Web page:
A sea of glistening chrome and polished metal greeted visitors as the annual Cromwell Classic Car and Hot Rod Show returned to Alpha St Reserve in Cromwell at the weekend.
One of the more distinctive cars on display was a Ford GT40 built by Alan Dunn, of Timaru.
‘‘The 40 is because the top of the car is 40 inches off the ground.’’
The cars were made between 1963 and 1965 by Ford, with the specific aim of beating Ferrari at the 24 Hours of Le Mans endurance sports car race, Mr Dunn said.
Ford chief executive Henry Ford II, grandson of Henry Ford, founder of the Ford Motor Company, had been in discussions to buy Ferrari but when negotiations stalled he instead launched the Ford GT40 project.
‘‘Ford said to his team, ‘Build me a car that will beat the Ferraris at Le Mans’,’’ Mr Dunn said.
The team did exactly that, winning Le Mans in 1966, as well as the following three years, ending Ferrari’s previous six-year winning streak between 1960 and 1965.
The car was developed by engineers from the United Kingdom and the United States, and New Zealand drivers Chris Amon and Bruce McLaren won the 1966 race for Ford.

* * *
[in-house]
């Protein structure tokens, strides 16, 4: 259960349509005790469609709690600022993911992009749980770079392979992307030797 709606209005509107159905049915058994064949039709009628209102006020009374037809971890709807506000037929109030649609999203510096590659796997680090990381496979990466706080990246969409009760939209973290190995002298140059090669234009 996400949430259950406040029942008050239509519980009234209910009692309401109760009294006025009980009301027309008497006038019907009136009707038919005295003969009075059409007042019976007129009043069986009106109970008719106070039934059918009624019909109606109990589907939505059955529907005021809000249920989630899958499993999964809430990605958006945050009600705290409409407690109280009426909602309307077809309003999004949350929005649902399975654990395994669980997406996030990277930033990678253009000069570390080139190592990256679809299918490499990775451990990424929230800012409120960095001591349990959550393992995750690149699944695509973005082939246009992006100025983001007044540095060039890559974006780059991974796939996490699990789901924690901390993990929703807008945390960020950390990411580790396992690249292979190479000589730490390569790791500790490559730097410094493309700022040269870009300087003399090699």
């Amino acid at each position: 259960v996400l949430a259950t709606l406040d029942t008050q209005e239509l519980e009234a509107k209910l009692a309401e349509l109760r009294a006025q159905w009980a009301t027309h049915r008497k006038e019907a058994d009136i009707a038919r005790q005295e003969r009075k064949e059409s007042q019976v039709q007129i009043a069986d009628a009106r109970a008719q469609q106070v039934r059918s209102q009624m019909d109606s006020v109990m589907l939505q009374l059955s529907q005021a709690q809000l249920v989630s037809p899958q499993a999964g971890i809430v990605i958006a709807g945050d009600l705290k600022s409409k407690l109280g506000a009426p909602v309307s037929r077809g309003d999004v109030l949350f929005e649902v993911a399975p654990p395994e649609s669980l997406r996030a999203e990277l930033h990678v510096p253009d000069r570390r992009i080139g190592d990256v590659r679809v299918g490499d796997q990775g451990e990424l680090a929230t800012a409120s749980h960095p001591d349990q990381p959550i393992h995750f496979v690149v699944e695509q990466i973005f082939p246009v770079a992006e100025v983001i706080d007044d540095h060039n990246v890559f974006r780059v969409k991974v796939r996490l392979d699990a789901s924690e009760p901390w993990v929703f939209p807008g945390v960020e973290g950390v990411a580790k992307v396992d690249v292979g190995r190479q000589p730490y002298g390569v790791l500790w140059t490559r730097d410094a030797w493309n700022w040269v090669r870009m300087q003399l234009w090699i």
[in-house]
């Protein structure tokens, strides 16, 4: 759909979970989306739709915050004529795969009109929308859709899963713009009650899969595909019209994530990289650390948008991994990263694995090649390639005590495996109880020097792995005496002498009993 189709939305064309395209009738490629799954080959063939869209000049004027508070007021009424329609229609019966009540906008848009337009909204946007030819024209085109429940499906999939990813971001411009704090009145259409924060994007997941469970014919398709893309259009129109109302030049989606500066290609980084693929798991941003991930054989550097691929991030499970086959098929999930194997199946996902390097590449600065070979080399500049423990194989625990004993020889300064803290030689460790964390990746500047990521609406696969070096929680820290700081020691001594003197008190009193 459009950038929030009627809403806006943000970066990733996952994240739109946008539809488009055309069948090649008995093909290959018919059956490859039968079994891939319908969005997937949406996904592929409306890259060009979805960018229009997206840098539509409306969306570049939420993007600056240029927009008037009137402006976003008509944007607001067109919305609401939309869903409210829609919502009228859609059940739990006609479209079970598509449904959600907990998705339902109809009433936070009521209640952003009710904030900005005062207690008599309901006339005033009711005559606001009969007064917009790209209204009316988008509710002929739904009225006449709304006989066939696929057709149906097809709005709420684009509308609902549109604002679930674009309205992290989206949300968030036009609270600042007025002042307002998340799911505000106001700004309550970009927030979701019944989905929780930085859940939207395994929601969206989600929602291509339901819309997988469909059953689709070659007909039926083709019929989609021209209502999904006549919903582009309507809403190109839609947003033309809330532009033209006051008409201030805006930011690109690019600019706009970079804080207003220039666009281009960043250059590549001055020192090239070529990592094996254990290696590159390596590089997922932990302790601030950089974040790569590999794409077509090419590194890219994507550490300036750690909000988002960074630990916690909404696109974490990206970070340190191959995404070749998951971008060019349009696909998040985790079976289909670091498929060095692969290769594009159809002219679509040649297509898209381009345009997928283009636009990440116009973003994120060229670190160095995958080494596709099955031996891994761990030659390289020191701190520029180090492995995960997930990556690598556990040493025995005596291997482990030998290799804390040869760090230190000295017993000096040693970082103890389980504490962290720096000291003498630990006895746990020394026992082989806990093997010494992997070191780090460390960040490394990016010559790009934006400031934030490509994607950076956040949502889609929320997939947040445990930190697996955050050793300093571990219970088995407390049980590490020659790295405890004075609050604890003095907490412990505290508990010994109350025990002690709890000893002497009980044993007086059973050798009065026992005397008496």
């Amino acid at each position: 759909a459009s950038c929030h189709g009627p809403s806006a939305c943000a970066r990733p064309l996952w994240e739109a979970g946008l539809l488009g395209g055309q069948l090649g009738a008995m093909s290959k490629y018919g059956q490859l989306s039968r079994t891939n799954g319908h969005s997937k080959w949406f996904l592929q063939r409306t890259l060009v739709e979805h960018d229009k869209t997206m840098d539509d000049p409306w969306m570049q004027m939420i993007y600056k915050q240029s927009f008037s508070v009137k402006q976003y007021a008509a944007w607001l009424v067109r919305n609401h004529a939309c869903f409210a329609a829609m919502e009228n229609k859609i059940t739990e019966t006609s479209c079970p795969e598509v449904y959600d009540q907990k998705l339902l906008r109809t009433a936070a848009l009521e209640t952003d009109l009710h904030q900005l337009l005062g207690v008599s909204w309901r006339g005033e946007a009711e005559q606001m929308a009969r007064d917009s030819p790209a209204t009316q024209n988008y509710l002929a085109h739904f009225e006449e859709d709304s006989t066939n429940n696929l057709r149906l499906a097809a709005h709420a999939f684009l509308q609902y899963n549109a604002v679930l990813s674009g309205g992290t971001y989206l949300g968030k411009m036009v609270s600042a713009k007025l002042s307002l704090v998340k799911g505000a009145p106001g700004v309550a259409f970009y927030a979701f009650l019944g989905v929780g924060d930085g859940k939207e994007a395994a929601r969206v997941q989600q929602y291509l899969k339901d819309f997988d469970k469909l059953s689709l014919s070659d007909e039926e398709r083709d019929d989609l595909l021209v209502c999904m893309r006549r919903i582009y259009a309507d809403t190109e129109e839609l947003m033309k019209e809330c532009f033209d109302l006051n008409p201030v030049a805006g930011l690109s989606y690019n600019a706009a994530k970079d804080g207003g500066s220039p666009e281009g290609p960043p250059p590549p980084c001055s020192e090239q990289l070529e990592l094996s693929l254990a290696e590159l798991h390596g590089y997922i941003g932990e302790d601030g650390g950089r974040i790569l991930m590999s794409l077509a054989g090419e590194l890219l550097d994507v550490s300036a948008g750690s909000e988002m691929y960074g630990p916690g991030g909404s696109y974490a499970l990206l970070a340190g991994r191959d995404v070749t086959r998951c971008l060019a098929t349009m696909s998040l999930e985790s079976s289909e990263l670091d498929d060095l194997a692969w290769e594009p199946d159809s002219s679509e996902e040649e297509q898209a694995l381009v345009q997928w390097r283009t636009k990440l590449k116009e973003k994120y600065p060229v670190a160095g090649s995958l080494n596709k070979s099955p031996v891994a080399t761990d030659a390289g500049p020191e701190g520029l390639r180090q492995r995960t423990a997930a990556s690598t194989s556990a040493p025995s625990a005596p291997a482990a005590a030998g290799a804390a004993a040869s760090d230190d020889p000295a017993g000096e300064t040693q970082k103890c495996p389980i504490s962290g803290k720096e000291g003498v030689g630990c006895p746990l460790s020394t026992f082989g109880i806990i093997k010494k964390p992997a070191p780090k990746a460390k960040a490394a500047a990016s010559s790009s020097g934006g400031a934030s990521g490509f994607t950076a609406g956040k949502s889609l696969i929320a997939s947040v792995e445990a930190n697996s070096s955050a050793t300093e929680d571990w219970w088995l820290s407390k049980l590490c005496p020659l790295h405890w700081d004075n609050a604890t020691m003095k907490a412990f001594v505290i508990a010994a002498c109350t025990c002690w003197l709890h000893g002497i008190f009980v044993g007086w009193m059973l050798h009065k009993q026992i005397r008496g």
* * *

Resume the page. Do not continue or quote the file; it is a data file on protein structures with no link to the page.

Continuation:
The dramatic race to topple the Ferrari racing team from the top spot was the subject of the recent film Ford v Ferrari, starring Matt Damon and Christian Bale.
Mr Dunn began collecting parts for his Ford GT40 many years ago, and when he reached the milestone of 50 he began putting the car together over about three years, making some of the parts himself.
But it was not all smooth sailing, and at one point he had to sell the car when he ran out of money.
However the project had a happy conclusion about four years later, when he was able to buy it back.
‘‘We’ve purchased it back now and we are quite enjoying showing it off.’’